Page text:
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Red Tractor Fan
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Discussion Starter · #1 · (Edited)
With snow season upon us, I figured I should start to plan and build the weight box for my tractor. I plan to melt down the lead to fill a shop-built steel box for the back. My plan is to have it attach to the trailer hitch and use the two bolt holes in place for the tiller bracket.

So a few measurements give me an ideal box size of 14" wide and 9" tall. I dropped my depth down to 4" deep because even at 4" deep, that's just a hair under 200 pounds! :fing32: I figure I will have to install an eye-bolt on the top so I can lift it with my chain hoist to mount it. I also plan to install a rear flood light on it with a plug so I can use it when plowing. I might slap one of those reflective triangles on the box too.

So I guess I need to cut myself a sheet of metal and get it bent in a U shape to start the box. I will take some photos and update as I go.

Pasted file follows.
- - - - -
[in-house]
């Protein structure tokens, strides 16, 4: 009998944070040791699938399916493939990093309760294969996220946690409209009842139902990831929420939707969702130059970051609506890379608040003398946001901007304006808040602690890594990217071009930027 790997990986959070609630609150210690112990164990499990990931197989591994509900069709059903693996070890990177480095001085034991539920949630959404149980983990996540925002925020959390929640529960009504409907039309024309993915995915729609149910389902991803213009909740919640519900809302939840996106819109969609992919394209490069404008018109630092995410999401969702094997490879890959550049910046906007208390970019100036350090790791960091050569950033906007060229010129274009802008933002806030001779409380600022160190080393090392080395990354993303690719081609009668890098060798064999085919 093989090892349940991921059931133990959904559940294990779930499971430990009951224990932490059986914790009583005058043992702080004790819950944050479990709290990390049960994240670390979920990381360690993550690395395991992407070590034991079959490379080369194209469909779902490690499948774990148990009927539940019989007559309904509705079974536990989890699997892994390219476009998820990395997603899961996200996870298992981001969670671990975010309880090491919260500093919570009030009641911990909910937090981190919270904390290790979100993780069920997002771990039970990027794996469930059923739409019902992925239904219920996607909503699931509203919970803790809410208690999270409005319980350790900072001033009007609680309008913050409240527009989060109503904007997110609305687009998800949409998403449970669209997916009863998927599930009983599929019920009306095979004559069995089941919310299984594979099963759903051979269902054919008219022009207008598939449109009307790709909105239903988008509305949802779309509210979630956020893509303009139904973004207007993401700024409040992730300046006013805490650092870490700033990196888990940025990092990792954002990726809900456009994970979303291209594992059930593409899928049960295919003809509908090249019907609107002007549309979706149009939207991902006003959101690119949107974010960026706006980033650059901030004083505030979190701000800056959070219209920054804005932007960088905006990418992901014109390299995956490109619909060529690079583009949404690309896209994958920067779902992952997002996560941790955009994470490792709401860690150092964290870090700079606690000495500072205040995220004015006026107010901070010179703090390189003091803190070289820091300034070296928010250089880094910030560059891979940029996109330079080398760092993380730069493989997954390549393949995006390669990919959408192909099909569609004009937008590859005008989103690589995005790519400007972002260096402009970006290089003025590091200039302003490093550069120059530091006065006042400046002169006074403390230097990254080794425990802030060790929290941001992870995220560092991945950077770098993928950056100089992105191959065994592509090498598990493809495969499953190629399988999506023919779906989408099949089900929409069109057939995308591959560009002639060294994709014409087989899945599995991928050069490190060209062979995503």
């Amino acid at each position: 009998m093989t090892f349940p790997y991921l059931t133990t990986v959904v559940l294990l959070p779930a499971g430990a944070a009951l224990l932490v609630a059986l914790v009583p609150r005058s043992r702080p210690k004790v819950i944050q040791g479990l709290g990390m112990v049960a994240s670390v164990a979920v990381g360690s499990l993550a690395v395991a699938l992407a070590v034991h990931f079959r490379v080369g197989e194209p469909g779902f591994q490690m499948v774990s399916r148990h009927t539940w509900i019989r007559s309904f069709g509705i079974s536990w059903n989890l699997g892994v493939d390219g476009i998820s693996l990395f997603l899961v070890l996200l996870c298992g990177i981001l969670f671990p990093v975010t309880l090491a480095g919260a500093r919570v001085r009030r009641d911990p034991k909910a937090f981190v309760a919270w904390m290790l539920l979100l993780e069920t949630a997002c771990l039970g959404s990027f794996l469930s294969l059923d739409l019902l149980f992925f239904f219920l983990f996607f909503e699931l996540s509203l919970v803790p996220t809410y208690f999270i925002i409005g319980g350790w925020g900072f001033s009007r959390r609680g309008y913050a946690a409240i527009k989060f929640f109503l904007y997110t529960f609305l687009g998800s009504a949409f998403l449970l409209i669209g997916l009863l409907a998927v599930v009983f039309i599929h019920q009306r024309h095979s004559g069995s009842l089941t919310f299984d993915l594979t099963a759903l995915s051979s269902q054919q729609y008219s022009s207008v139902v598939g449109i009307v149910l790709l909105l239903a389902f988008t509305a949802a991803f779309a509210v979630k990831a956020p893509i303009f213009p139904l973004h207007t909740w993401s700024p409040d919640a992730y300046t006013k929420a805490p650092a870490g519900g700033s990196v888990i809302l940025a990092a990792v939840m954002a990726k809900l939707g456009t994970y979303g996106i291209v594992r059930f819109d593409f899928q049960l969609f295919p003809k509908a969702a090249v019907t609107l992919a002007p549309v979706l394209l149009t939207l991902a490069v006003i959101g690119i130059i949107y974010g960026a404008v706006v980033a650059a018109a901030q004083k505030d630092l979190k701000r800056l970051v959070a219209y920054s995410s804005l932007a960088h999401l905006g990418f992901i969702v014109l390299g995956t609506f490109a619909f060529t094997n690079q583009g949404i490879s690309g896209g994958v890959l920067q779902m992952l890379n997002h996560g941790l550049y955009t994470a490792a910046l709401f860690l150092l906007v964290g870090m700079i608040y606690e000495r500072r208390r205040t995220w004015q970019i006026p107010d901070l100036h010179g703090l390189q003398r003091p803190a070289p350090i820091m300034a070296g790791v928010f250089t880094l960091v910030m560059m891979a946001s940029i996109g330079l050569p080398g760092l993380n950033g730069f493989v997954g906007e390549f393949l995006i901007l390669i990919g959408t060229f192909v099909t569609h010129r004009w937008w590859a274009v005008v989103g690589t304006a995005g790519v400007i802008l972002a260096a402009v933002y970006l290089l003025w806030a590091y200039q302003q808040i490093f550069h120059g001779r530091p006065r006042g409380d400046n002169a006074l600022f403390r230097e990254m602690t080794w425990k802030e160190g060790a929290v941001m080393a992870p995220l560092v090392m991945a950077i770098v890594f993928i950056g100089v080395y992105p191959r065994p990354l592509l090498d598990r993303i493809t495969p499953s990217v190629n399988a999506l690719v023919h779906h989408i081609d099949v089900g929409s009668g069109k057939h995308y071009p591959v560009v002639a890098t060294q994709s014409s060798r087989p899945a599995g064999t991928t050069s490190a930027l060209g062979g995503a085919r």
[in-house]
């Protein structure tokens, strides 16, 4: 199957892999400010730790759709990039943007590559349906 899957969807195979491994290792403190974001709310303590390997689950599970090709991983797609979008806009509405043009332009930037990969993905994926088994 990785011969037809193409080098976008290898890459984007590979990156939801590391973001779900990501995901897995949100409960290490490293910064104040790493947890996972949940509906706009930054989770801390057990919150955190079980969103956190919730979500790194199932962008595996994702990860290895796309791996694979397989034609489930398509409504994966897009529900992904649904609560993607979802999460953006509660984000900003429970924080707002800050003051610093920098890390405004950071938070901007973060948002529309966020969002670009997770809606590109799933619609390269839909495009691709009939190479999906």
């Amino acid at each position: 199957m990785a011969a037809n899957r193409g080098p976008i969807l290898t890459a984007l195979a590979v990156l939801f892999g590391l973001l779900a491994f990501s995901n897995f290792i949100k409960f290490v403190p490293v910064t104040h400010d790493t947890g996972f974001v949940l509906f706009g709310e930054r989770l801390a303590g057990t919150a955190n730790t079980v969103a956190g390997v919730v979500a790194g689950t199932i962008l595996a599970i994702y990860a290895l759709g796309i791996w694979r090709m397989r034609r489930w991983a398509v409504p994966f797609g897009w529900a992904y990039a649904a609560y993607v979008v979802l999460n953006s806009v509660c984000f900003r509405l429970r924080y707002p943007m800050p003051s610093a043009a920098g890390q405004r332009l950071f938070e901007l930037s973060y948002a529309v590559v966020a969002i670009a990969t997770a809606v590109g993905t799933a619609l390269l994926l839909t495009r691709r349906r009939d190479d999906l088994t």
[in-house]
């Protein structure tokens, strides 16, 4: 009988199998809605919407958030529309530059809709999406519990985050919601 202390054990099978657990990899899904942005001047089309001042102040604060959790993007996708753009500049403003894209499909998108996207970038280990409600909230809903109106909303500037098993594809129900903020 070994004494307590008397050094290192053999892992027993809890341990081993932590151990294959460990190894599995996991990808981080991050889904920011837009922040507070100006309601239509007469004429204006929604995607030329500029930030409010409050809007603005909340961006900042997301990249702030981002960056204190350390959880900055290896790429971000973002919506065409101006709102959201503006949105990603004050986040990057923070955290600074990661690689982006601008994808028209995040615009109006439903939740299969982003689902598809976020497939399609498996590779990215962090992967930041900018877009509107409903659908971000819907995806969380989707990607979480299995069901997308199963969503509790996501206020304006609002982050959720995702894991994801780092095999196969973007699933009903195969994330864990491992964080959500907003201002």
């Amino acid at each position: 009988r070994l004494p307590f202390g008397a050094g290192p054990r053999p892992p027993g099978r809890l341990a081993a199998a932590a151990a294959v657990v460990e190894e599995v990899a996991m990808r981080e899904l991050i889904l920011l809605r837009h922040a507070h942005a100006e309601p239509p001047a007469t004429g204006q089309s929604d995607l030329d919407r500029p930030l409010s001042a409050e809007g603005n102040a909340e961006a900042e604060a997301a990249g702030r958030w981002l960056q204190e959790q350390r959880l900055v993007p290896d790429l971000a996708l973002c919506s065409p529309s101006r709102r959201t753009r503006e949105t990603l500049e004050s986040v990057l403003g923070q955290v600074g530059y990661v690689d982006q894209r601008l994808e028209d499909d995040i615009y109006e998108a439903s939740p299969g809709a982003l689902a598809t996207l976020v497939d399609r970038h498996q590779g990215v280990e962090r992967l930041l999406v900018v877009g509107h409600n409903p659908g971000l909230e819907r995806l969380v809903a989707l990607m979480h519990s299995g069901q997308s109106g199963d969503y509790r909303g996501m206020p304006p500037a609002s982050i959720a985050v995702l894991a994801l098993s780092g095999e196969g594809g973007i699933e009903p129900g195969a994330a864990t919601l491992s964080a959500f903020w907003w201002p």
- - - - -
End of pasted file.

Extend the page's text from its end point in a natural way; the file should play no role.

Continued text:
PS, is there a chance someone with a hitch can take some measurements for me?? I need to find out the space required by the lift arm. Ideally, measured from the bottom side of the seat pan.

a) The top height with the lever up (measured from the seat pan)
b) The top height with the lever down (Measured from the seat pan)
c) The max depth the lever sticks out in any given position.

I want to add a hitch and better planning will allow me to weld in a slot for the hitch arm to have full movement "inside" the weight box. That way I can just remove the lower hitch and leave the upper arm in place. In fact, I want to redesign the plow to mount to the same brackets the sleeve hitch uses. (beefed up, and redesigned a little so it's a slot and not a tab. Simple pins will install through the bracket and attachments to make swapping them nice and easy.) That will free up the stock trailer hitch of the plow bracket so the weight box mount's easier.

The other use this weight box will get, is that I want to design it in such a way that I can attach it to the front bumper when running the single bottom plow. This may be done with a bolt on bracket / adapter. :fing32: